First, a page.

The cooks simply couldn’t get out of the kitchen.

The 2021 crop of Lorain County Community College student chefs, who created their own spin on many well-known dishes to be featured in this year’s Our Ohio magazine, felt called to come back to culinary school in one way or another.

Samantha Stewart, Katelynn Roby, Dan Willey and Anaiya Little are all LCCC Culinary Arts second-year students and were chosen by Chef Adam Schmith, program director, and Chef Bradley Ball, lead instructor, to take on the magazine’s recipe creation as a project in the fall semester. 

Having always loved cooking as a child, Stewart took culinary arts in high school, but the experience left her questioning her passion for cooking.

Samantha Stewart
Samantha Stewart

“I took a year off from school and my mom finally pushed me to go to LCCC for Culinary Arts,” Stewart said. “I was worried about wasting money on something I didn’t want to do anymore. Boy, was I very wrong. My experience at LCCC with Chef Adam and Chef Brad has been one of the most amazing experiences I have ever had.”

An avid 4-Her growing up, Stewart said she has been around pretty much “every farm animal imaginable” including rabbits, turkeys, cows, goats, sheep, pigs, chickens, ducks and the occasional parakeet and hamster.

“I myself grow a garden every year and raise my own chickens for food and eggs,” she said. “We have raised our own chicken, beef and pork. However my favorite part of visiting farmers is continuing to learn about growing and raising my own food.”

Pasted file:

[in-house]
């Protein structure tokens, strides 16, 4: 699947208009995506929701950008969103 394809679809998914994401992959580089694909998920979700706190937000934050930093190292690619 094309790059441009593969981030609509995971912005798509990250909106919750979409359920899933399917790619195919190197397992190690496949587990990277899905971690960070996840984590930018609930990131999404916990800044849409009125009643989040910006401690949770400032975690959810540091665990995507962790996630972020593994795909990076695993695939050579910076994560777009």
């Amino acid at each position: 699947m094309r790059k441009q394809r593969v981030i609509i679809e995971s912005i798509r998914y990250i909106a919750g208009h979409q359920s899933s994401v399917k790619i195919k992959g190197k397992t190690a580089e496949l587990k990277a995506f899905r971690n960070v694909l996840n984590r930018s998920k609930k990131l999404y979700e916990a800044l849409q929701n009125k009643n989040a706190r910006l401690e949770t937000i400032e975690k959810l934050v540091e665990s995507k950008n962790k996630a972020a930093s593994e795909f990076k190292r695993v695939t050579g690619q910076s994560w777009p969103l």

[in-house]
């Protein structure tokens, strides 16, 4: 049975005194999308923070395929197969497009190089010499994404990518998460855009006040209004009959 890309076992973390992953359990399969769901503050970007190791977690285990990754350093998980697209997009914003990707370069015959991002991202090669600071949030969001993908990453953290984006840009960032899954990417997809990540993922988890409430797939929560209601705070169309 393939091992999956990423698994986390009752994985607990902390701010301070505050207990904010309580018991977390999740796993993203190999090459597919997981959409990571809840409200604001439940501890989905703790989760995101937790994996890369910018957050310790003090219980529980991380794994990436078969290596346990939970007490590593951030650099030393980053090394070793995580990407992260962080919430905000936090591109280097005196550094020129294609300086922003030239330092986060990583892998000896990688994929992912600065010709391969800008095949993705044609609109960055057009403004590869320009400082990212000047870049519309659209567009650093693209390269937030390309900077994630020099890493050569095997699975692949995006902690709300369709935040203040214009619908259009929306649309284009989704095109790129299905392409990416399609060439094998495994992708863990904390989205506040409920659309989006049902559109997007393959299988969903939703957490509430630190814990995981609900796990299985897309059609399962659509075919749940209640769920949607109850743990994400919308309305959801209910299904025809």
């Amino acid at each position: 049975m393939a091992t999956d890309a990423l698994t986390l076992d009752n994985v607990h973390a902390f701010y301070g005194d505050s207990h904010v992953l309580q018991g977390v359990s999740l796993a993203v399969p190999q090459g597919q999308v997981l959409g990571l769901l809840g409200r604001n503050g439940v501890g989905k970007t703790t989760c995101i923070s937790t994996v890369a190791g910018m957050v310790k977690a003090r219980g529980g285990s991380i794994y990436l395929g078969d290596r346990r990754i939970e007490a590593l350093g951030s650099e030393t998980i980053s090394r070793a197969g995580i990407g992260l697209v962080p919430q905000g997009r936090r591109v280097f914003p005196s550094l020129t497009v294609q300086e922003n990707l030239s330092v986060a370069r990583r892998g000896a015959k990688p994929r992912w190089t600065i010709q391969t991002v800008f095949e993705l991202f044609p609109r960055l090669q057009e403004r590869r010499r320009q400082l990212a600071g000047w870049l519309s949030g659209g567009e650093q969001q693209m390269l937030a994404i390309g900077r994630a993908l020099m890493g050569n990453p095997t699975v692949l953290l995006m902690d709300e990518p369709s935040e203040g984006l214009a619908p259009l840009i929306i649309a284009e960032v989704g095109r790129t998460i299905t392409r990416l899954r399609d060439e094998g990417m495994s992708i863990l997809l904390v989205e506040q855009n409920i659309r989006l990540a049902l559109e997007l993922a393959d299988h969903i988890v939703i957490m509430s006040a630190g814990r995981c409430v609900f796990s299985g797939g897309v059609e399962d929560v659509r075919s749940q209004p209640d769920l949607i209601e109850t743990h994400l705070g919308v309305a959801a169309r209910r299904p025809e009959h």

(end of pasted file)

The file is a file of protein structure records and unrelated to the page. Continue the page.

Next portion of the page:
Like Stewart, Roby wasn’t sure initially that the culinary program was a good fit for her.

Katelynn Roby
Katelynn Roby

“I originally came to LCCC for this program and got redirected. I graduated in the fall of 2018 with two business degrees,” Roby said. “After being out of school for a year I knew I wanted to be back in a kitchen. So, I contacted Chef Adam and now I’m here so close to graduating. I’m happy I made the choice to come back to school.”

Like Stewart and Roby, life had different plans for Willey, who is back in school in his 50s learning a whole new trade in hopes that he will be his own boss. He said some restaurants fail because the chef knows how to cook, but doesn’t know how to run a business.

Dan Willey
Dan Willey

“I’m just the opposite, I know how to run a business but don’t know how to cook,” said Willey, who has an MBA, a bachelor’s and an associate’s degree. “When I start my restaurant, I’ll know how to run the front and the back of the house and will work with my executive chef to get the best ingredients and provide a farm to table menu that is affordable but yet profitable.”

Willey also knows the value of farmers, having worked in the field himself.

“I sorted tomatoes that went to Heinz for ketchup and I helped in the cabbage fields for Snowfloss sauerkraut,” he said. “In 2019, I raised three hogs and 30 chickens for meat and 12 for eggs along with a garden. It’s important to know how your food is raised and you can see the difference in fresh, quality raised food.”

Little graduated from the LCCC Early College program, but came back to campus to “do something I really love and enjoy doing.